If Tg of the polymer component forming colored polymer particles which will become core particles is too high, it is difficult to fully lower the fixing temperature of the resulting polymerized toner, resulting in a failure to satisfactorily meet the speeding-up of copying or printing, the formation of full-color images, and the like. If the Tg is too low, the shelf stability of the resulting polymerized toner becomes liable to be deteriorated even when a shell is formed on each surface of such polymer particles. The Tg is most preferably within a range of 50 to 60° C. If the polymerizable monomer for core is a monomer capable of forming a polymer having a too high glass transition temperature, the resulting polymerized toner comes to have a higher fixing temperature, can not meet the speeding-up of copying or printing and provides images deteriorated in permeability through OHP.

The Tg of the polymer is a calculated value (referred to as calculated Tg) calculated out according to the kind(s) and proportion(s) of monomer(s) used. When the polymerizable monomer used is one, the Tg of a homopolymer formed from this monomer is defined as Tg of the polymer in the present invention. For example, the Tg of polystyrene is 373K. Therefore, when styrene is used as a monomer by itself, the monomer can be said to form a polymer having a Tg of 100° C. (373K). When monomers used are two or more, and the polymer formed is a copolymer, the Tg of the copolymer is calculated out according to the kinds and proportions of the monomers used in accordance with the following equation:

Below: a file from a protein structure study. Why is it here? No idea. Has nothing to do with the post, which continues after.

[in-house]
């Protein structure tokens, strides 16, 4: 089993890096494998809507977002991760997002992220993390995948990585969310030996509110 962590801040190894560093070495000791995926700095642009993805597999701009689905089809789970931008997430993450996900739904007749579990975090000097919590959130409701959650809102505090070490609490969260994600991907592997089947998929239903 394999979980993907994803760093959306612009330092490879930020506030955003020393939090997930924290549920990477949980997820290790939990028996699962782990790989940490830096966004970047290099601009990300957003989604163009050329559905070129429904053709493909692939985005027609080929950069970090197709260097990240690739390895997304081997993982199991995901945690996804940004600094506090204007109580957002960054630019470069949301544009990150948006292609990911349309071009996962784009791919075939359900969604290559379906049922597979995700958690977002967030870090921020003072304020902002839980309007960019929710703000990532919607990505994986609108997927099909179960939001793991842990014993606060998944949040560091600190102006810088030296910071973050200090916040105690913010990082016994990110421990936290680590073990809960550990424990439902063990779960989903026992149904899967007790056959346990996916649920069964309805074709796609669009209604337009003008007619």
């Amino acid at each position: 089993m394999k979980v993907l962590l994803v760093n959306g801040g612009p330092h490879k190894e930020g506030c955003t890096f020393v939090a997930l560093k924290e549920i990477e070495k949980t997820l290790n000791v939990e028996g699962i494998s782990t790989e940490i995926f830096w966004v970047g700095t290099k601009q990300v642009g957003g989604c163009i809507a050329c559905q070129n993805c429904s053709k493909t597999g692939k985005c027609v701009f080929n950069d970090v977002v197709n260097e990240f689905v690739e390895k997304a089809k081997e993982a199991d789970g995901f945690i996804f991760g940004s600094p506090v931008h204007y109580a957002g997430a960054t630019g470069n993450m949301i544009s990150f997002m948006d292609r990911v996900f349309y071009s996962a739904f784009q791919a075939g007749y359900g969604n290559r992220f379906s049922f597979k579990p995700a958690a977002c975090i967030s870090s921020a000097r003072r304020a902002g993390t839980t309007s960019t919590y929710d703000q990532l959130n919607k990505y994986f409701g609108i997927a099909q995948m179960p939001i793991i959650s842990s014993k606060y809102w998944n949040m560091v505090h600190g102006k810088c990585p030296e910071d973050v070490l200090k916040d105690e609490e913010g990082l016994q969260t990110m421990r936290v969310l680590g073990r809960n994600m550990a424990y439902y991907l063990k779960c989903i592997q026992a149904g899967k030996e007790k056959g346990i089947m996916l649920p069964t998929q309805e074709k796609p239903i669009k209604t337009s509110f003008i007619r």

100/Tg=W 1 /T 1 +W 2 /T 2 +W 3 /T 3 + . . . W n /T n

wherein

Tg: the glass transition temperature of the (co)polymer (absolute temperature),

W1, W2, W3 . . . Wn: % by weight of respective monomers (n means the number of monomers used)

T1, T2, T3 . . . Tn: glass transition temperature (absolute temperature) of a homopolymer formed from each of the monomers (n means the number of monomers used).

2. Crosslinkable Monomer

A crosslinkable monomer is preferably used together with the polymerizable monomer from the viewpoints of controlling the content of the THF-soluble matter within the desired range, preventing offset (particularly, hot offset) of the polymerized toner and further improving the shelf stability (blocking resistance) of the polymerized toner. The crosslinkable monomer is a compound having two or more polymerizable carbon-carbon unsaturated double bonds.